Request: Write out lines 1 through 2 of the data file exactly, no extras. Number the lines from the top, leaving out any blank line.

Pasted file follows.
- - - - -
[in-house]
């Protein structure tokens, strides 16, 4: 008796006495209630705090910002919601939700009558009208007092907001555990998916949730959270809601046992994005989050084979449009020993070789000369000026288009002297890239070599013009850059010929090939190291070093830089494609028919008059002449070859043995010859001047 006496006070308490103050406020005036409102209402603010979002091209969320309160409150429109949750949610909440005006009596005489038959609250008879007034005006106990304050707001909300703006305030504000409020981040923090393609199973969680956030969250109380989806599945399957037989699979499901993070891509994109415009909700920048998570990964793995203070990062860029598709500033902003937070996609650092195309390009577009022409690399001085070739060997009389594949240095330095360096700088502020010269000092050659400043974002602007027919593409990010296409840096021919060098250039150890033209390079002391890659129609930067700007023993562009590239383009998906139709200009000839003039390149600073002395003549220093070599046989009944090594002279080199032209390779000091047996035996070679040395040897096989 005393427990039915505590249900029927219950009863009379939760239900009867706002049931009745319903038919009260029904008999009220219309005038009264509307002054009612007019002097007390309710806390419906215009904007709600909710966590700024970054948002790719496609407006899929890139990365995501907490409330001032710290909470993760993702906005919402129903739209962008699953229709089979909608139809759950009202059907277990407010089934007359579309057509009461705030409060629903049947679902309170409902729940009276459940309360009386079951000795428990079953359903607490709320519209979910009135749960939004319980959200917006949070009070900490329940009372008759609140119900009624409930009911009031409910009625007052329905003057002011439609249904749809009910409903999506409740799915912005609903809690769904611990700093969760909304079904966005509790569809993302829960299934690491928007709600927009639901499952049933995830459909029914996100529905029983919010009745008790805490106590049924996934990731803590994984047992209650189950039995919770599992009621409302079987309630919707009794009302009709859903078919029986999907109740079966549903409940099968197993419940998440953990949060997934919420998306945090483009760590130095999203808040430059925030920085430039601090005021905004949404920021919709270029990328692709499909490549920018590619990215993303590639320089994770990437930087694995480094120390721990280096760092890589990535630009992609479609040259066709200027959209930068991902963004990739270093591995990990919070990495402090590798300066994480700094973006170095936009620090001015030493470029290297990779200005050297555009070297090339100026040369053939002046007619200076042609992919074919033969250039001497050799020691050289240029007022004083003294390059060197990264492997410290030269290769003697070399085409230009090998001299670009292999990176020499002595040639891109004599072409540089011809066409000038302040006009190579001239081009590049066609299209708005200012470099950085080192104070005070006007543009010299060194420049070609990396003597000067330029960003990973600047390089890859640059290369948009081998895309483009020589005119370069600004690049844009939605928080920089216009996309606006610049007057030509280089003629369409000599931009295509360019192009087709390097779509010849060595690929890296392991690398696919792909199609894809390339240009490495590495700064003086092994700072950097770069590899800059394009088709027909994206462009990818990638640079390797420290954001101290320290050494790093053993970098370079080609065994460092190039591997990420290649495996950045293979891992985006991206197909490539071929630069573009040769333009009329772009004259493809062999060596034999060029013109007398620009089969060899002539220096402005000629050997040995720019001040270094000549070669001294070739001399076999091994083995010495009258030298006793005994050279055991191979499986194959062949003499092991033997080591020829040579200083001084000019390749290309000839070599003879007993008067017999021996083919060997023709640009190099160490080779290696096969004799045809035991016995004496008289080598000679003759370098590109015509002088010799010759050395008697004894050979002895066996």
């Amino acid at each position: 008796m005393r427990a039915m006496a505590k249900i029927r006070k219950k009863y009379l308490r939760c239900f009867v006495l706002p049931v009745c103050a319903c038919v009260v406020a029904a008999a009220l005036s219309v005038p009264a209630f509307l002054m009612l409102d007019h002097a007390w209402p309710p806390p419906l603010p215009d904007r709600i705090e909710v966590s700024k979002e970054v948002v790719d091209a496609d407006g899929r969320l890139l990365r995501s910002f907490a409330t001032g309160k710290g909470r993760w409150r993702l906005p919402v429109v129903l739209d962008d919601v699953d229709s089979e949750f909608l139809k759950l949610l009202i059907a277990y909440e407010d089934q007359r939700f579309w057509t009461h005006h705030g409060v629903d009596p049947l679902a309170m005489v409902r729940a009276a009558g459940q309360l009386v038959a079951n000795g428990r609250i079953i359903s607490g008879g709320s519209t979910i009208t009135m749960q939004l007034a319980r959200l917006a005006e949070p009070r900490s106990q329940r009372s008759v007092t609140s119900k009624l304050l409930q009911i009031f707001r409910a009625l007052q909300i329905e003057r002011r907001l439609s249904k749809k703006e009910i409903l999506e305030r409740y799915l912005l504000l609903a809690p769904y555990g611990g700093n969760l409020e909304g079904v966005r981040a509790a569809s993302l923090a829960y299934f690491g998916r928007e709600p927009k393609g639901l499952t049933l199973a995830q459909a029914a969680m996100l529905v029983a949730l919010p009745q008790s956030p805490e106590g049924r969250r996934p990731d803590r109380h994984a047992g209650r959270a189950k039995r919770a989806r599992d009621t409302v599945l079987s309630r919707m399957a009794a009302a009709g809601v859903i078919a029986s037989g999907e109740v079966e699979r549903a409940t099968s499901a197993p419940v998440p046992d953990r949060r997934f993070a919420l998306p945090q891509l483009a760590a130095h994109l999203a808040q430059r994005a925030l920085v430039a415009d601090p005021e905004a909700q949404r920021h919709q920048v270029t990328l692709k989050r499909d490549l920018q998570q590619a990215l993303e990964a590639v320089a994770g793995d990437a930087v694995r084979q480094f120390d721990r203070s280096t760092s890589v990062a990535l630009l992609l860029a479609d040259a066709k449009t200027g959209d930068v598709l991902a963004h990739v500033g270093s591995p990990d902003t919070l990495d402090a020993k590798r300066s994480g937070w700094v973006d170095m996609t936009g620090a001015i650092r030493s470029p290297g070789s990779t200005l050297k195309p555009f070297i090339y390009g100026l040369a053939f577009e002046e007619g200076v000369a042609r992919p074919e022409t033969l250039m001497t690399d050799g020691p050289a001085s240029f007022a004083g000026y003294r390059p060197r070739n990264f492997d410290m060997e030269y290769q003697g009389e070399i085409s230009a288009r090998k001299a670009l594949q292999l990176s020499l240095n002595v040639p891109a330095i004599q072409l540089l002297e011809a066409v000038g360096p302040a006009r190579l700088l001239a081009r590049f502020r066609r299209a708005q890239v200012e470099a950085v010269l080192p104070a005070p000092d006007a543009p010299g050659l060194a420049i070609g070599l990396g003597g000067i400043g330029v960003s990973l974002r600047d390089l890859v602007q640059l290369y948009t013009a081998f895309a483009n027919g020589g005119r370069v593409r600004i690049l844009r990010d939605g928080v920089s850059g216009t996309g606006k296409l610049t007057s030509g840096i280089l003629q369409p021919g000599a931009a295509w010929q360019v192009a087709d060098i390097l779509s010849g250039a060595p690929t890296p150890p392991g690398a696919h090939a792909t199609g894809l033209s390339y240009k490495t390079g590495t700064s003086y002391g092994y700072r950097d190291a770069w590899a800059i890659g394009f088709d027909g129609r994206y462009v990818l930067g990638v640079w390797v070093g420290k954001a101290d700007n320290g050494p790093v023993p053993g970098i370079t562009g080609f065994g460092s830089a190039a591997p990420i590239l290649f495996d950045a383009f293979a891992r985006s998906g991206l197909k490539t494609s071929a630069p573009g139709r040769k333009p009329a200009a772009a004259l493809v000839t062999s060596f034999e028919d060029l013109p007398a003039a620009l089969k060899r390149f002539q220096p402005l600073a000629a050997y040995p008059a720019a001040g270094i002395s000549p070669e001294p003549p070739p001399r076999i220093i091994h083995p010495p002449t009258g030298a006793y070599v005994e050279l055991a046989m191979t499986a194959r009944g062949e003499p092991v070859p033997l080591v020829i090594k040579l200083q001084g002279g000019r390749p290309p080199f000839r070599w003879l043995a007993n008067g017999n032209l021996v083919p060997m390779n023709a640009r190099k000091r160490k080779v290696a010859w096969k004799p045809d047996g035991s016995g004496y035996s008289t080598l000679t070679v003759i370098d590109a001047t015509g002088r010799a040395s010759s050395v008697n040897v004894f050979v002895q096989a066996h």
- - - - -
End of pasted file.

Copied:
[in-house]
């Protein structure tokens, strides 16, 4: 008796006495209630705090910002919601939700009558009208007092907001555990998916949730959270809601046992994005989050084979449009020993070789000369000026288009002297890239070599013009850059010929090939190291070093830089494609028919008059002449070859043995010859001047 006496006070308490103050406020005036409102209402603010979002091209969320309160409150429109949750949610909440005006009596005489038959609250008879007034005006106990304050707001909300703006305030504000409020981040923090393609199973969680956030969250109380989806599945399957037989699979499901993070891509994109415009909700920048998570990964793995203070990062860029598709500033902003937070996609650092195309390009577009022409690399001085070739060997009389594949240095330095360096700088502020010269000092050659400043974002602007027919593409990010296409840096021919060098250039150890033209390079002391890659129609930067700007023993562009590239383009998906139709200009000839003039390149600073002395003549220093070599046989009944090594002279080199032209390779000091047996035996070679040395040897096989 005393427990039915505590249900029927219950009863009379939760239900009867706002049931009745319903038919009260029904008999009220219309005038009264509307002054009612007019002097007390309710806390419906215009904007709600909710966590700024970054948002790719496609407006899929890139990365995501907490409330001032710290909470993760993702906005919402129903739209962008699953229709089979909608139809759950009202059907277990407010089934007359579309057509009461705030409060629903049947679902309170409902729940009276459940309360009386079951000795428990079953359903607490709320519209979910009135749960939004319980959200917006949070009070900490329940009372008759609140119900009624409930009911009031409910009625007052329905003057002011439609249904749809009910409903999506409740799915912005609903809690769904611990700093969760909304079904966005509790569809993302829960299934690491928007709600927009639901499952049933995830459909029914996100529905029983919010009745008790805490106590049924996934990731803590994984047992209650189950039995919770599992009621409302079987309630919707009794009302009709859903078919029986999907109740079966549903409940099968197993419940998440953990949060997934919420998306945090483009760590130095999203808040430059925030920085430039601090005021905004949404920021919709270029990328692709499909490549920018590619990215993303590639320089994770990437930087694995480094120390721990280096760092890589990535630009992609479609040259066709200027959209930068991902963004990739270093591995990990919070990495402090590798300066994480700094973006170095936009620090001015030493470029290297990779200005050297555009070297090339100026040369053939002046007619200076042609992919074919033969250039001497050799020691050289240029007022004083003294390059060197990264492997410290030269290769003697070399085409230009090998001299670009292999990176020499002595040639891109004599072409540089011809066409000038302040006009190579001239081009590049066609299209708005200012470099950085080192104070005070006007543009010299060194420049070609990396003597000067330029960003990973600047390089890859640059290369948009081998895309483009020589005119370069600004690049844009939605928080920089216009996309606006610049007057030509280089003629369409000599931009295509360019192009087709390097779509010849060595690929890296392991690398696919792909199609894809390339240009490495590495700064003086092994700072950097770069590899800059394009088709027909994206462009990818990638640079390797420290954001101290320290050494790093053993970098370079080609065994460092190039591997990420290649495996950045293979891992985006991206197909490539071929630069573009040769333009009329772009004259493809062999060596034999060029013109007398620009089969060899002539220096402005000629050997040995720019001040270094000549070669001294070739001399076999091994083995010495009258030298006793005994050279055991191979499986194959062949003499092991033997080591020829040579200083001084000019390749290309000839070599003879007993008067017999021996083919060997023709640009190099160490080779290696096969004799045809035991016995004496008289080598000679003759370098590109015509002088010799010759050395008697004894050979002895066996």